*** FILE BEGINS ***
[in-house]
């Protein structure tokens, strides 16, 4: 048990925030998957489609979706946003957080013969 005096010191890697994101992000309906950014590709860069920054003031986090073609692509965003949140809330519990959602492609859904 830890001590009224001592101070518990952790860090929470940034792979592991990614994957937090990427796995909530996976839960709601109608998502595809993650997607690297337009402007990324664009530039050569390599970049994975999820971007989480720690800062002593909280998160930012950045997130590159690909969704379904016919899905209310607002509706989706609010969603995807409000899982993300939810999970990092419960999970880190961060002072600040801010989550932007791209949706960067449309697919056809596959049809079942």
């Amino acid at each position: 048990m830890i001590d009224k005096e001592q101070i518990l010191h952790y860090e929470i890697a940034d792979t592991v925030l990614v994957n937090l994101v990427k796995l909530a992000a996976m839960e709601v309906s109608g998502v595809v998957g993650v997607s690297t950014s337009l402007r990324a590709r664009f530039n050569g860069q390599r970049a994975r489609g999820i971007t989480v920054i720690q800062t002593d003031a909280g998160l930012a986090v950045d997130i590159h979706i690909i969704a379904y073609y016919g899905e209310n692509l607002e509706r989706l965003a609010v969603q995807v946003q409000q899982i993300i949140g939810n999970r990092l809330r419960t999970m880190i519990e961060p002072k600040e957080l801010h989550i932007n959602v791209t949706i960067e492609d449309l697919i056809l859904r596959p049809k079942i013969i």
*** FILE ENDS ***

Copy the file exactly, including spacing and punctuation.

[in-house]
């Protein structure tokens, strides 16, 4: 048990925030998957489609979706946003957080013969 005096010191890697994101992000309906950014590709860069920054003031986090073609692509965003949140809330519990959602492609859904 830890001590009224001592101070518990952790860090929470940034792979592991990614994957937090990427796995909530996976839960709601109608998502595809993650997607690297337009402007990324664009530039050569390599970049994975999820971007989480720690800062002593909280998160930012950045997130590159690909969704379904016919899905209310607002509706989706609010969603995807409000899982993300939810999970990092419960999970880190961060002072600040801010989550932007791209949706960067449309697919056809596959049809079942």
């Amino acid at each position: 048990m830890i001590d009224k005096e001592q101070i518990l010191h952790y860090e929470i890697a940034d792979t592991v925030l990614v994957n937090l994101v990427k796995l909530a992000a996976m839960e709601v309906s109608g998502v595809v998957g993650v997607s690297t950014s337009l402007r990324a590709r664009f530039n050569g860069q390599r970049a994975r489609g999820i971007t989480v920054i720690q800062t002593d003031a909280g998160l930012a986090v950045d997130i590159h979706i690909i969704a379904y073609y016919g899905e209310n692509l607002e509706r989706l965003a609010v969603q995807v946003q409000q899982i993300i949140g939810n999970r990092l809330r419960t999970m880190i519990e961060p002072k600040e957080l801010h989550i932007n959602v791209t949706i960067e492609d449309l697919i056809l859904r596959p049809k079942i013969i």